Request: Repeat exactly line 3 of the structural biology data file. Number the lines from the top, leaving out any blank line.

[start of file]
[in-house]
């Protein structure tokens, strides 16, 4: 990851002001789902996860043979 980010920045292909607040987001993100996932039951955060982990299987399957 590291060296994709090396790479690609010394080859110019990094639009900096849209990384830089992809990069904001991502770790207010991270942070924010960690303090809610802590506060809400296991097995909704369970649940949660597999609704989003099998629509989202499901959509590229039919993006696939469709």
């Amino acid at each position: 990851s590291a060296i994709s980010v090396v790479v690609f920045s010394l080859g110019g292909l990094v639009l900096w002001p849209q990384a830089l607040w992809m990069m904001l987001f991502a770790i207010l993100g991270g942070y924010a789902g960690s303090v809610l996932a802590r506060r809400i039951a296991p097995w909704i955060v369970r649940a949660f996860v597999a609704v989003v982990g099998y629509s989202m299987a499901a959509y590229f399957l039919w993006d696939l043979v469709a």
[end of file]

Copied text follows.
């Amino acid at each position: 990851s590291a060296i994709s980010v090396v790479v690609f920045s010394l080859g110019g292909l990094v639009l900096w002001p849209q990384a830089l607040w992809m990069m904001l987001f991502a770790i207010l993100g991270g942070y924010a789902g960690s303090v809610l996932a802590r506060r809400i039951a296991p097995w909704i955060v369970r649940a949660f996860v597999a609704v989003v982990g099998y629509s989202m299987a499901a959509y590229f399957l039919w993006d696939l043979v469709a």